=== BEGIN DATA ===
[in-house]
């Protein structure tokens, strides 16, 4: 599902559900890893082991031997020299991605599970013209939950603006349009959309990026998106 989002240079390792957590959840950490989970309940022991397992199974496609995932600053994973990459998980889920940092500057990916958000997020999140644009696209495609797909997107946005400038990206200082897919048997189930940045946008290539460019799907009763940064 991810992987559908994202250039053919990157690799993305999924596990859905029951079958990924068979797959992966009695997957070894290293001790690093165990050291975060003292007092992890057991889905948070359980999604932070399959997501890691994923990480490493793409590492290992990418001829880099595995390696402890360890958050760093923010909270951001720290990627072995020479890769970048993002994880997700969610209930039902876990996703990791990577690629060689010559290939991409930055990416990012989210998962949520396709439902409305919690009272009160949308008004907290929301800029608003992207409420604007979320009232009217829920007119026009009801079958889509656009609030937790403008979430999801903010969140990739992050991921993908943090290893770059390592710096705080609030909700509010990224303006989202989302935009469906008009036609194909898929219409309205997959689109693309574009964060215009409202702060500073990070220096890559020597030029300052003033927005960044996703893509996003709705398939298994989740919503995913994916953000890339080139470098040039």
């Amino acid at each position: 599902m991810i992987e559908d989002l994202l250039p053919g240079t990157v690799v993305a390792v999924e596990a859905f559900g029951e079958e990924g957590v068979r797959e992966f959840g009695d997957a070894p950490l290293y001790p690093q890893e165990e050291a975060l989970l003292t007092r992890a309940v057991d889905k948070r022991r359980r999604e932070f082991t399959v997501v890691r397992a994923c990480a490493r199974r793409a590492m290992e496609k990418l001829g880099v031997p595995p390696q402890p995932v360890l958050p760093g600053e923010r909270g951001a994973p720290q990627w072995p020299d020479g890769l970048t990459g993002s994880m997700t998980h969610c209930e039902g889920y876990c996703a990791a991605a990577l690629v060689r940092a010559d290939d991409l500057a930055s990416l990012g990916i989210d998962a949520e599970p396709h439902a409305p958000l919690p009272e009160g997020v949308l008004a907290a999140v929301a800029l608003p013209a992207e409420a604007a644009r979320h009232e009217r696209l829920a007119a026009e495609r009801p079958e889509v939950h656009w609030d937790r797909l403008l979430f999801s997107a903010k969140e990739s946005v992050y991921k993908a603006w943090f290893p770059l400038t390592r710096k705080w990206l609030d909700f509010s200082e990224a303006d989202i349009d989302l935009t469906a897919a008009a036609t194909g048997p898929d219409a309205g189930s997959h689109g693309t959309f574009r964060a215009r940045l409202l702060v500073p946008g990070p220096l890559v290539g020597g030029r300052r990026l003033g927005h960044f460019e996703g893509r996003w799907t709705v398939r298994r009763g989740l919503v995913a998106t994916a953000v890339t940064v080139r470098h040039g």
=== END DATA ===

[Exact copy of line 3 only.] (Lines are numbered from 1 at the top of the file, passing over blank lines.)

């Amino acid at each position: 599902m991810i992987e559908d989002l994202l250039p053919g240079t990157v690799v993305a390792v999924e596990a859905f559900g029951e079958e990924g957590v068979r797959e992966f959840g009695d997957a070894p950490l290293y001790p690093q890893e165990e050291a975060l989970l003292t007092r992890a309940v057991d889905k948070r022991r359980r999604e932070f082991t399959v997501v890691r397992a994923c990480a490493r199974r793409a590492m290992e496609k990418l001829g880099v031997p595995p390696q402890p995932v360890l958050p760093g600053e923010r909270g951001a994973p720290q990627w072995p020299d020479g890769l970048t990459g993002s994880m997700t998980h969610c209930e039902g889920y876990c996703a990791a991605a990577l690629v060689r940092a010559d290939d991409l500057a930055s990416l990012g990916i989210d998962a949520e599970p396709h439902a409305p958000l919690p009272e009160g997020v949308l008004a907290a999140v929301a800029l608003p013209a992207e409420a604007a644009r979320h009232e009217r696209l829920a007119a026009e495609r009801p079958e889509v939950h656009w609030d937790r797909l403008l979430f999801s997107a903010k969140e990739s946005v992050y991921k993908a603006w943090f290893p770059l400038t390592r710096k705080w990206l609030d909700f509010s200082e990224a303006d989202i349009d989302l935009t469906a897919a008009a036609t194909g048997p898929d219409a309205g189930s997959h689109g693309t959309f574009r964060a215009r940045l409202l702060v500073p946008g990070p220096l890559v290539g020597g030029r300052r990026l003033g927005h960044f460019e996703g893509r996003w799907t709705v398939r298994r009763g989740l919503v995913a998106t994916a953000v890339t940064v080139r470098h040039g």